We asked writers and thinkers to tell us: What were the most important events of 2015—and what were the least?
To understand everything wrong about health care in America today, look to a horrifying trend in amputation.
How nostalgia works and why social media may destroy it altogether, or restore it to its original purpose.
A conversation with Sarah Hepola, author of the bestselling Blackout, about investigating the worst kind of memories—those you never had.
Migraines, 3D magic, and an unlikely correspondence from one “incredibly stereoscopic person” to another.
A near-death experience makes this week’s International Asteroid Day a little more tricky to celebrate.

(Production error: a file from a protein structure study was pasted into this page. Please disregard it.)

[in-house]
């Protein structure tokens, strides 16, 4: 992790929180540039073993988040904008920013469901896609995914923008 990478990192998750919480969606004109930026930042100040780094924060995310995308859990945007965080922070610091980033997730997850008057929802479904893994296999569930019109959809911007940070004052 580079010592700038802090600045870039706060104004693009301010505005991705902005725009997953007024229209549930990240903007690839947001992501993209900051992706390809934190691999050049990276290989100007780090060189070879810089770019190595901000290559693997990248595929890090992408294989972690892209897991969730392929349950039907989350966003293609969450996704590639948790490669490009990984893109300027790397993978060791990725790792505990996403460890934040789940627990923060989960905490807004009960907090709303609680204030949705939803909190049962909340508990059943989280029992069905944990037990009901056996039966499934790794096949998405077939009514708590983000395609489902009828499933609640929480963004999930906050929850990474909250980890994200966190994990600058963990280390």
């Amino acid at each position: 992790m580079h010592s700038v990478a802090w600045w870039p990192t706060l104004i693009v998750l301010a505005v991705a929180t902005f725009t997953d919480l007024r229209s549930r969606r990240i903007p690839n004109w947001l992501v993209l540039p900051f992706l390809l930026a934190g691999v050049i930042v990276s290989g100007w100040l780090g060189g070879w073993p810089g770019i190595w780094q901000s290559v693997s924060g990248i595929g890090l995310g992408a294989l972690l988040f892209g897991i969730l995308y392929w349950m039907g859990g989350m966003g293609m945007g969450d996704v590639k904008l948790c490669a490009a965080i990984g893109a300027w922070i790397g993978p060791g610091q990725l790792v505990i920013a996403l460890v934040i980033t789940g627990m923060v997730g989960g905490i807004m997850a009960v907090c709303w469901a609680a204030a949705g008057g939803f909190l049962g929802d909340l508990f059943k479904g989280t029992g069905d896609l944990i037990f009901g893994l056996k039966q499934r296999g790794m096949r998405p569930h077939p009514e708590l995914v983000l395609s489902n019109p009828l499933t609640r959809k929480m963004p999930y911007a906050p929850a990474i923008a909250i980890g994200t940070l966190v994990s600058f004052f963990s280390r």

Dinosaurs haven’t been super-popular for 65 million years—it only feels that way. Fans and experts explain our obsession with dead monsters.
Calculating the probable dates for very bad things—a catastrophic solar megastorm; Seattle destroyed by earthquake—that are likely to occur.
The web is full of pundits looking to turn every topic into think-bait. One writer commits himself to thinking much, much deeper.
The typical American consumes more than 100,000 words a day and remembers none of them.
Recent astronomical discoveries have expanded our understanding of the universe—and messed up godhead performance reviews.
Call it Kreider’s Law: You can’t be grateful to be alive your entire life. Especially when there’s an arms race going on inside your head.